At the heart of it all, I wondered, quietly, painfully, in tears and raw grief: If you cared about me like you said, why did you leave? And how could you leave me in the lurch like this? Don’t you realize you fulfilled my biggest fears? Was this whole relationship a lie?

I never got answers from J, so I found my own meaning. I wish I could say I coped in a healthy way with this loss, but I didn’t. I resorted to eating disorder behaviors and shut down emotionally. I didn’t deal with my feelings– in fact, I did everything to stuff down the pain and grief, deep down where I would never find it. I walked down the street and went to work numb, as if I was a ghost. I decided therapy was stupid. I was repulsed suddenly by my graduate psychology program, which spoke of therapeutic healing. Now disillusioned about such discourse, I decided to leave my graduate program.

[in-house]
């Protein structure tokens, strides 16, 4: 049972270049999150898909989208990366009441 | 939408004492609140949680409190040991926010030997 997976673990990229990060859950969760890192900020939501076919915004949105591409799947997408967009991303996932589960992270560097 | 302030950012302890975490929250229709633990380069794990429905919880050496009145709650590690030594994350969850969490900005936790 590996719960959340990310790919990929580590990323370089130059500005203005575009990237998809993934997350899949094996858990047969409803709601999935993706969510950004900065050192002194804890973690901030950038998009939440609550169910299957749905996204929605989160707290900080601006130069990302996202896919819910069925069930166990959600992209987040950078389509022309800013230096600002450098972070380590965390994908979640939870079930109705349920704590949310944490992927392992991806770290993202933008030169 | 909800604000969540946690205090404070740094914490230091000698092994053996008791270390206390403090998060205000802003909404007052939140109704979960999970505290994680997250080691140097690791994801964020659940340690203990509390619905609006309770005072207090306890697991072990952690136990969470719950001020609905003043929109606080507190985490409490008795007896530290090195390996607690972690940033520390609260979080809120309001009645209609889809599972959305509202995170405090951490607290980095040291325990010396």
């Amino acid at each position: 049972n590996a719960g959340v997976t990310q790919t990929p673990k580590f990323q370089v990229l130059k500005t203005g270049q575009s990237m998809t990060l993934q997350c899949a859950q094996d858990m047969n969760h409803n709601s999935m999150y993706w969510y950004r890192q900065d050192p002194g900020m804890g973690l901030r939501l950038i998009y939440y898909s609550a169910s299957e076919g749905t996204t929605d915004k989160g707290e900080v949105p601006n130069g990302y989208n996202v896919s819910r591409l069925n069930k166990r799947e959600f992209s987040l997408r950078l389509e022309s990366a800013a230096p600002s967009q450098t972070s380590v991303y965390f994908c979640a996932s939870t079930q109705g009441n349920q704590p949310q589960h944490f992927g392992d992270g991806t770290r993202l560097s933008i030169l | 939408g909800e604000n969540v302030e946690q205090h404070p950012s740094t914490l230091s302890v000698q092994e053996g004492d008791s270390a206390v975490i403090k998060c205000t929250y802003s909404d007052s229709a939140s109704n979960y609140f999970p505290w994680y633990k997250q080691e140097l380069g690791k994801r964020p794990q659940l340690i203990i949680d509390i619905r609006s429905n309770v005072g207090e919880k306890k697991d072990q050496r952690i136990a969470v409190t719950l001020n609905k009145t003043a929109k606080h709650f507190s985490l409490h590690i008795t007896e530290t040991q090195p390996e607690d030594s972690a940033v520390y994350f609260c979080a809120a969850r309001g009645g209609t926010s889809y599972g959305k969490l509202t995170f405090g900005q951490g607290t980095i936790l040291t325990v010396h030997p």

A friend reminded me recently we had taken a class together the semester everything happened. “You were there, but you seemed like you weren’t really there.”

I knew what he meant, and he was right.


The next year, I moved back to Michigan, partly for emotional safety. My life and graduate program in California didn’t seem to fit anymore, once the dust had settled following J’s departure from my life.

In Michigan, everyone knew J, as she is well-known locally and even internationally for her work in treating eating disorders. Even the mention of her name caused me to burst into tears.

I sent J an email a year later asking for the termination session we never had. I desperately wanted to ask J, “Why?” I felt I needed some semblance of closure from her to move on with my life. J refused to meet with me. She said some variant of, “Have a nice life.” That was the last email we ever exchanged. No more discussion with her was warranted. Her message was loud and clear: I would have to move on without her.